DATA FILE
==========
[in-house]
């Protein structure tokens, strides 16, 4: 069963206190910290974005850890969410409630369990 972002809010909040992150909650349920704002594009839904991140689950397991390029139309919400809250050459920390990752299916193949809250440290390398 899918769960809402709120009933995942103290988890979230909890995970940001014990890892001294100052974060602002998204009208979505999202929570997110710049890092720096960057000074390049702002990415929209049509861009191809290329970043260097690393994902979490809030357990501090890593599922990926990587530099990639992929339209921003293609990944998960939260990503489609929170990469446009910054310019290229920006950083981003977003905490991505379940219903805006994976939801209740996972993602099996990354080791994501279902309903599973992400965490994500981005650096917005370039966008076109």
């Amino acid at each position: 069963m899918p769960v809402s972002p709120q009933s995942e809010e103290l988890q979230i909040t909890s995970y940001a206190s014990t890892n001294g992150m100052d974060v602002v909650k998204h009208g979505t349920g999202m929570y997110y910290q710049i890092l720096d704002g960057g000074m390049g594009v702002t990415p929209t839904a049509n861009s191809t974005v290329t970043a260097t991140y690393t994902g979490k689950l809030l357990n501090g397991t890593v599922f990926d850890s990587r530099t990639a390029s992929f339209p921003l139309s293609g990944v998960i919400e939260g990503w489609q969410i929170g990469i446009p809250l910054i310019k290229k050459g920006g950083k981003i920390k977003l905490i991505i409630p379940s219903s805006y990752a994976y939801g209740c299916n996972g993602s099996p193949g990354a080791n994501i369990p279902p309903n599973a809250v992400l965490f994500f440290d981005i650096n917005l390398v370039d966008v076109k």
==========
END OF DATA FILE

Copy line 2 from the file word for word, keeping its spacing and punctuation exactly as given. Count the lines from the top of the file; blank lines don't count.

């Protein structure tokens, strides 16, 4: 069963206190910290974005850890969410409630369990 972002809010909040992150909650349920704002594009839904991140689950397991390029139309919400809250050459920390990752299916193949809250440290390398 899918769960809402709120009933995942103290988890979230909890995970940001014990890892001294100052974060602002998204009208979505999202929570997110710049890092720096960057000074390049702002990415929209049509861009191809290329970043260097690393994902979490809030357990501090890593599922990926990587530099990639992929339209921003293609990944998960939260990503489609929170990469446009910054310019290229920006950083981003977003905490991505379940219903805006994976939801209740996972993602099996990354080791994501279902309903599973992400965490994500981005650096917005370039966008076109």